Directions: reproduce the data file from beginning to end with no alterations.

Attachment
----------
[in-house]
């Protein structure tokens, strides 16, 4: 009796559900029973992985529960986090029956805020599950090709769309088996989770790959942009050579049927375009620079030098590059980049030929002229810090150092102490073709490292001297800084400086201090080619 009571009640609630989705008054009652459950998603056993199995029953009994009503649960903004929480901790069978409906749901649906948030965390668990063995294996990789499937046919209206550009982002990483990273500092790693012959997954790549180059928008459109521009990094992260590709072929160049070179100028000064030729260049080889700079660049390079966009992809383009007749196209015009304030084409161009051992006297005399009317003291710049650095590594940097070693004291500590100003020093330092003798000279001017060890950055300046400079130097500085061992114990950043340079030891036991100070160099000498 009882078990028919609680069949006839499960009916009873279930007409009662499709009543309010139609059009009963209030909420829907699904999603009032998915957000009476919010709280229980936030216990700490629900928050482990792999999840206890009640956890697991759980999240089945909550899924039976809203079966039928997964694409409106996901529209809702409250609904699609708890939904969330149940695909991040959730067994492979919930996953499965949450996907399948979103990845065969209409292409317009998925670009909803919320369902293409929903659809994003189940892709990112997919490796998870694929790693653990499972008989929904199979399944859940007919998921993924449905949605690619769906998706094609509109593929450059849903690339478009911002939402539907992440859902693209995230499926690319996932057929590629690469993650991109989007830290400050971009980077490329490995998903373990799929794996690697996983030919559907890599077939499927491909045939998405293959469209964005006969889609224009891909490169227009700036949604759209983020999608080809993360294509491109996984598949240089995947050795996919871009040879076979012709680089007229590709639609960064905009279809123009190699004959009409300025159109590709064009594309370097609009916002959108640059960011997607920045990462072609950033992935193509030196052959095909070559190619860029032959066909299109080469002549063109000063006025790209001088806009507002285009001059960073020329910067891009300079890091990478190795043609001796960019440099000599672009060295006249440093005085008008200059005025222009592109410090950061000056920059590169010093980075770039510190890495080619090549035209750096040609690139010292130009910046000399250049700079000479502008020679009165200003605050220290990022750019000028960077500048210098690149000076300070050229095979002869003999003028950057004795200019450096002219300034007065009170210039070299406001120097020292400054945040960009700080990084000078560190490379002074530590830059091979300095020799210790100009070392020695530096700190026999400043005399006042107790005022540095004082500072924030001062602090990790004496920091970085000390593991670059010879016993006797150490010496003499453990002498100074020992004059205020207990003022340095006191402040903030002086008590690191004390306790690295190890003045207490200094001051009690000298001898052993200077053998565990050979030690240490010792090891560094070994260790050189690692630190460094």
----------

[in-house]
């Protein structure tokens, strides 16, 4: 009796559900029973992985529960986090029956805020599950090709769309088996989770790959942009050579049927375009620079030098590059980049030929002229810090150092102490073709490292001297800084400086201090080619 009571009640609630989705008054009652459950998603056993199995029953009994009503649960903004929480901790069978409906749901649906948030965390668990063995294996990789499937046919209206550009982002990483990273500092790693012959997954790549180059928008459109521009990094992260590709072929160049070179100028000064030729260049080889700079660049390079966009992809383009007749196209015009304030084409161009051992006297005399009317003291710049650095590594940097070693004291500590100003020093330092003798000279001017060890950055300046400079130097500085061992114990950043340079030891036991100070160099000498 009882078990028919609680069949006839499960009916009873279930007409009662499709009543309010139609059009009963209030909420829907699904999603009032998915957000009476919010709280229980936030216990700490629900928050482990792999999840206890009640956890697991759980999240089945909550899924039976809203079966039928997964694409409106996901529209809702409250609904699609708890939904969330149940695909991040959730067994492979919930996953499965949450996907399948979103990845065969209409292409317009998925670009909803919320369902293409929903659809994003189940892709990112997919490796998870694929790693653990499972008989929904199979399944859940007919998921993924449905949605690619769906998706094609509109593929450059849903690339478009911002939402539907992440859902693209995230499926690319996932057929590629690469993650991109989007830290400050971009980077490329490995998903373990799929794996690697996983030919559907890599077939499927491909045939998405293959469209964005006969889609224009891909490169227009700036949604759209983020999608080809993360294509491109996984598949240089995947050795996919871009040879076979012709680089007229590709639609960064905009279809123009190699004959009409300025159109590709064009594309370097609009916002959108640059960011997607920045990462072609950033992935193509030196052959095909070559190619860029032959066909299109080469002549063109000063006025790209001088806009507002285009001059960073020329910067891009300079890091990478190795043609001796960019440099000599672009060295006249440093005085008008200059005025222009592109410090950061000056920059590169010093980075770039510190890495080619090549035209750096040609690139010292130009910046000399250049700079000479502008020679009165200003605050220290990022750019000028960077500048210098690149000076300070050229095979002869003999003028950057004795200019450096002219300034007065009170210039070299406001120097020292400054945040960009700080990084000078560190490379002074530590830059091979300095020799210790100009070392020695530096700190026999400043005399006042107790005022540095004082500072924030001062602090990790004496920091970085000390593991670059010879016993006797150490010496003499453990002498100074020992004059205020207990003022340095006191402040903030002086008590690191004390306790690295190890003045207490200094001051009690000298001898052993200077053998565990050979030690240490010792090891560094070994260790050189690692630190460094």